Hopefully if you are a fruit or vegetable grower you will be bringing home the harvests now and probably having more produce than you can eat. If you are freezing this excess there is a good chance you are suffering from:
FULL FREEZER SYNDROME!
|Our rapidly filling freezer!|
This can be a serious problem if you still have produce to store, but fear not, there are ways to free up freezer space so you can store more of your wonderful harvest without having to buy another freezer!
7 Ways to Free up Freezer Space
1. Flash or Open Freezing
Flash freezing is a method of freezing certain vegetables and fruit so they remain separate or free flowing instead of freezing together in a solid mass. It works well for large amounts of veg like peas and beans, and delicate fruits such as raspberries. Prepare the produce as normal, blanching if needs be and then spread them out on a tray in a flat layer. They can just touch as long as they are not too wet. Place the tray in the freezer and once frozen slide the individual pieces into a freezer bag. This way the loose produce will fit better into the freezer and you can use small amounts as needed rather than waiting for when you need to use a big amount.
|Flash Freezing Raspberries|
2. Use preformers
For "wet" produce eg stewed tomatoes/fruit etc, freezing in small plastic tubs works well but often this leaves empty head space in the tub. Therefore once the product is frozen, pop it out of the plastic tub (the preformer) and place it in a plastic bag. Now you are not freezing air and the tub can be used again to freeze more produce. The pots to the left in the photo above are not ice-cream but are stewed red cabbage and ratatouille, waiting to be put into smaller plastic bags once fully frozen.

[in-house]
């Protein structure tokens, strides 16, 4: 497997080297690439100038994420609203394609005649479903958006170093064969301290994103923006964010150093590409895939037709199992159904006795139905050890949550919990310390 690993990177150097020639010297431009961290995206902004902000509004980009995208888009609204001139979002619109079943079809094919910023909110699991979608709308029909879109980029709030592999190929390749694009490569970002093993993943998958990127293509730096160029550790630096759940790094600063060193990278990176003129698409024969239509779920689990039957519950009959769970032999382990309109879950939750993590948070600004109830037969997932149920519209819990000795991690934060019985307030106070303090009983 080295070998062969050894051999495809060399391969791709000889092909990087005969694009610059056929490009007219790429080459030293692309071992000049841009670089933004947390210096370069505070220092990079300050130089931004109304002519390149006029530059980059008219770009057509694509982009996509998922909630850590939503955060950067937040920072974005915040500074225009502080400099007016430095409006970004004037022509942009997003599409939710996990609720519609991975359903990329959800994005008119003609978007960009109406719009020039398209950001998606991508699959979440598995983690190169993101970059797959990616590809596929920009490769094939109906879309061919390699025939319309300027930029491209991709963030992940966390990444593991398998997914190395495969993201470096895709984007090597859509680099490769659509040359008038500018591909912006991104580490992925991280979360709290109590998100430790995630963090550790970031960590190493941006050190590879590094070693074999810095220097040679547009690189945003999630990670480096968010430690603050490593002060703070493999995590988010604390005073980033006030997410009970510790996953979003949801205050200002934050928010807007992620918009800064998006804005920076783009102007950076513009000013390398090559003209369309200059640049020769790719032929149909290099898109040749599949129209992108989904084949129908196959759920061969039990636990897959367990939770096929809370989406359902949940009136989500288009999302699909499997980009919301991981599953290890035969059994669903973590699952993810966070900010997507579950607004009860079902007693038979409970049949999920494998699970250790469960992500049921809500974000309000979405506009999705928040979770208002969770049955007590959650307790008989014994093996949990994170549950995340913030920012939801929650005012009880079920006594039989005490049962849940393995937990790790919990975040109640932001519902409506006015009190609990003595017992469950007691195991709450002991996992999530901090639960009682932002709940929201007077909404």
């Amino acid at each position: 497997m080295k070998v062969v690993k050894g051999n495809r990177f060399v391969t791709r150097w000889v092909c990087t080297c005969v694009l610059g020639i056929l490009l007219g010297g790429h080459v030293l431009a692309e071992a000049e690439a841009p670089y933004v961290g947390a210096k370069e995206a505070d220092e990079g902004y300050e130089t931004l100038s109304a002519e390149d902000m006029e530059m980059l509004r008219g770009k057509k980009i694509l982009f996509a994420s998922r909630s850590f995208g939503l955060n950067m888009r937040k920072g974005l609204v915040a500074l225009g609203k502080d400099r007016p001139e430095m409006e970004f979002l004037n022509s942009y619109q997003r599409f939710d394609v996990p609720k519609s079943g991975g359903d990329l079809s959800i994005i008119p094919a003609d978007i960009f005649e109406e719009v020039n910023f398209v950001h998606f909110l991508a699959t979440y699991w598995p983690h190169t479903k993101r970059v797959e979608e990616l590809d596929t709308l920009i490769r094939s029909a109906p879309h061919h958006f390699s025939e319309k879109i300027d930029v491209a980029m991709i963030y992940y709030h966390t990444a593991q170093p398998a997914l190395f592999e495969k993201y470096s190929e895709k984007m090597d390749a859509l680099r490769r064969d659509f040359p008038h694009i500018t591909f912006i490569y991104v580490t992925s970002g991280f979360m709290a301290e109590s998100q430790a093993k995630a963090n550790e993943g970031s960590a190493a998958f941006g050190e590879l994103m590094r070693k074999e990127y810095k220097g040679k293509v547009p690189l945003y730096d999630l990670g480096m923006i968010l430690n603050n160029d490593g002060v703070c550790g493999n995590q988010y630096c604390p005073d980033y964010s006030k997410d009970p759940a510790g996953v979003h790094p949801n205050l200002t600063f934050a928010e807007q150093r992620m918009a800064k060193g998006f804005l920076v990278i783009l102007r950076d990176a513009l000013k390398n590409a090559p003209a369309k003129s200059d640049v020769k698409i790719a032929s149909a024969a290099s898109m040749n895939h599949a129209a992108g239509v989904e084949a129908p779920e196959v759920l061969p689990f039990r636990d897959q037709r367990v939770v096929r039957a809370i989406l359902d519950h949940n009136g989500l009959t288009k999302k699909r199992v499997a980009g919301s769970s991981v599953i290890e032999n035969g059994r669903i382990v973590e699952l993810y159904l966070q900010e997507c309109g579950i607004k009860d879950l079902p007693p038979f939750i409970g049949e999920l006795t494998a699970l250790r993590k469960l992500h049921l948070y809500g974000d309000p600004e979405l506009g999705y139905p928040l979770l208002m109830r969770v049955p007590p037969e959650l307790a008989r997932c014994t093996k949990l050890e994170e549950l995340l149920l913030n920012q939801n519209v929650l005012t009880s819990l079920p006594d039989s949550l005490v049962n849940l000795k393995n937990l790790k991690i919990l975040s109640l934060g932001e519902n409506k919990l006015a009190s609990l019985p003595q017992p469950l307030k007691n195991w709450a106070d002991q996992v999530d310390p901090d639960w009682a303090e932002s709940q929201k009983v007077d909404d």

3. Brick Freezing
If however you do not have a selection of small plastic tubs but you do have a large one you can use this method. Place your produce in the large tub and once it is almost frozen, take it our of the freezer and cut it into suitably sized blocks, freezing these in individual plastic bags.
4. Keep an inventory and label things well
The bane of every freezer owner, the bag of something unknown that slips to the bottom of the freezer and never gets eaten thus taking up valuable space. If you keep an inventory and label your produce well, you can track what you have and use up old supplies before adding new. I won't mention how I once found 7 year old Worcesterberries lurking in the bottom of our freezer .... !
5. Make soups with less liquid
If you turn your vegetables into soups and stews make them with less water/stock and add this after defrosting. Just make sure you label what you need to add.
6. Cook produce to reduce space
Some fruit and vegetables take up less space when cooked. For example stew your rhubarb or roast your tomatoes and purée them, then freeze in preformers as detailed in point 2.
7. Use other methods to preserve produce
|Bottled passata, roasted tomatoes and fruit|
Do not always think that freezing is the only method of long term preservation. Here at Eco-Gites of Lenault I bottle a lot of fruit and passata. Other methods you can use include making jam, pickles, chutneys, sauerkraut, wine, syrups, fruit vinegars or dehydrating produce. Many vegetables such as parsnips and leeks will happily stay in the ground over winter and others such as pumpkins, potatoes and carrots, using the correct methods, can be stored overwinter without the need to freeze them.
My friend at Colour It Green says she plays Freezer Tetris at this time of year - taking one thing out and trying to add two more and then spending ages trying to get everything into the freezer! I so know this feeling and all I can say is it is nowhere near as fun and a lot colder than the computer game of Tetris!
Are you reaching freezer saturation point? Do you have any other methods you have used to make more space in your freezer?